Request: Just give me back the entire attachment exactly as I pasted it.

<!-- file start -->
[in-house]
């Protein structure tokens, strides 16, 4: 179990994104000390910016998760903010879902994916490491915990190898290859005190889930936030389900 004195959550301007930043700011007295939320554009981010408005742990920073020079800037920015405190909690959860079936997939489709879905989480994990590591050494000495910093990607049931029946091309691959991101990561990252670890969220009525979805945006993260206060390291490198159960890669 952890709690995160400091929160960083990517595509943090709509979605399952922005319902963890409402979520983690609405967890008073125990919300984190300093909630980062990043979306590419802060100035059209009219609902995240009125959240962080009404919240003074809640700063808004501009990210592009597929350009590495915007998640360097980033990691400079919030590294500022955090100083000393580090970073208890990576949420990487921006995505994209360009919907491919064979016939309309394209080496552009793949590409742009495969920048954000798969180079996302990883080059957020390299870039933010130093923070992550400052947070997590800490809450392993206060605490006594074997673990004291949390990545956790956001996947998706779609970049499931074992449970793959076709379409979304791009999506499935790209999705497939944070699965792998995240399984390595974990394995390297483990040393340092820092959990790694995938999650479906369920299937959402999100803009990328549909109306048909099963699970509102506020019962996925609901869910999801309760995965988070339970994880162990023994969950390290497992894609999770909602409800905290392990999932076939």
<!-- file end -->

[in-house]
């Protein structure tokens, strides 16, 4: 179990994104000390910016998760903010879902994916490491915990190898290859005190889930936030389900 004195959550301007930043700011007295939320554009981010408005742990920073020079800037920015405190909690959860079936997939489709879905989480994990590591050494000495910093990607049931029946091309691959991101990561990252670890969220009525979805945006993260206060390291490198159960890669 952890709690995160400091929160960083990517595509943090709509979605399952922005319902963890409402979520983690609405967890008073125990919300984190300093909630980062990043979306590419802060100035059209009219609902995240009125959240962080009404919240003074809640700063808004501009990210592009597929350009590495915007998640360097980033990691400079919030590294500022955090100083000393580090970073208890990576949420990487921006995505994209360009919907491919064979016939309309394209080496552009793949590409742009495969920048954000798969180079996302990883080059957020390299870039933010130093923070992550400052947070997590800490809450392993206060605490006594074997673990004291949390990545956790956001996947998706779609970049499931074992449970793959076709379409979304791009999506499935790209999705497939944070699965792998995240399984390595974990394995390297483990040393340092820092959990790694995938999650479906369920299937959402999100803009990328549909109306048909099963699970509102506020019962996925609901869910999801309760995965988070339970994880162990023994969950390290497992894609999770909602409800905290392990999932076939």